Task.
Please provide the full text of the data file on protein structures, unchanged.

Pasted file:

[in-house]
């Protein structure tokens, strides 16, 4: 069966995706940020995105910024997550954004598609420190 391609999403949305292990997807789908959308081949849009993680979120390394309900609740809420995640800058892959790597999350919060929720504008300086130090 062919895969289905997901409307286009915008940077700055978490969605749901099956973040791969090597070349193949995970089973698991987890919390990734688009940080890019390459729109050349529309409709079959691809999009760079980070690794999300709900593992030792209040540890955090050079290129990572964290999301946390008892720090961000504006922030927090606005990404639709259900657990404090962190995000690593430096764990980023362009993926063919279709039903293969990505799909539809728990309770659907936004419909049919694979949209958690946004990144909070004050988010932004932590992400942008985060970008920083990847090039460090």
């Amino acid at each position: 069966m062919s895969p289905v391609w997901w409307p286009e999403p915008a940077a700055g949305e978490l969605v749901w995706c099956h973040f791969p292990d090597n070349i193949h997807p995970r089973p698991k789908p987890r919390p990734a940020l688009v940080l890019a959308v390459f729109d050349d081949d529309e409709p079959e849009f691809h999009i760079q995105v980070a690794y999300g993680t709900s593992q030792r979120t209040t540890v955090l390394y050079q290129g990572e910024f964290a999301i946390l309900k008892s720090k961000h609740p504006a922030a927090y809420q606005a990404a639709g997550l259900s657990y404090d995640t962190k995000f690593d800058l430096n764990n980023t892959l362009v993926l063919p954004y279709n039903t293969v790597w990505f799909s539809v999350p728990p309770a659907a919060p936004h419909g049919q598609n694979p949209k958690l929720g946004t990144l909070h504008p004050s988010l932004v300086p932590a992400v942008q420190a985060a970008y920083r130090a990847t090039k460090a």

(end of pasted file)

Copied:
[in-house]
């Protein structure tokens, strides 16, 4: 069966995706940020995105910024997550954004598609420190 391609999403949305292990997807789908959308081949849009993680979120390394309900609740809420995640800058892959790597999350919060929720504008300086130090 062919895969289905997901409307286009915008940077700055978490969605749901099956973040791969090597070349193949995970089973698991987890919390990734688009940080890019390459729109050349529309409709079959691809999009760079980070690794999300709900593992030792209040540890955090050079290129990572964290999301946390008892720090961000504006922030927090606005990404639709259900657990404090962190995000690593430096764990980023362009993926063919279709039903293969990505799909539809728990309770659907936004419909049919694979949209958690946004990144909070004050988010932004932590992400942008985060970008920083990847090039460090």
């Amino acid at each position: 069966m062919s895969p289905v391609w997901w409307p286009e999403p915008a940077a700055g949305e978490l969605v749901w995706c099956h973040f791969p292990d090597n070349i193949h997807p995970r089973p698991k789908p987890r919390p990734a940020l688009v940080l890019a959308v390459f729109d050349d081949d529309e409709p079959e849009f691809h999009i760079q995105v980070a690794y999300g993680t709900s593992q030792r979120t209040t540890v955090l390394y050079q290129g990572e910024f964290a999301i946390l309900k008892s720090k961000h609740p504006a922030a927090y809420q606005a990404a639709g997550l259900s657990y404090d995640t962190k995000f690593d800058l430096n764990n980023t892959l362009v993926l063919p954004y279709n039903t293969v790597w990505f799909s539809v999350p728990p309770a659907a919060p936004h419909g049919q598609n694979p949209k958690l929720g946004t990144l909070h504008p004050s988010l932004v300086p932590a992400v942008q420190a985060a970008y920083r130090a990847t090039k460090a």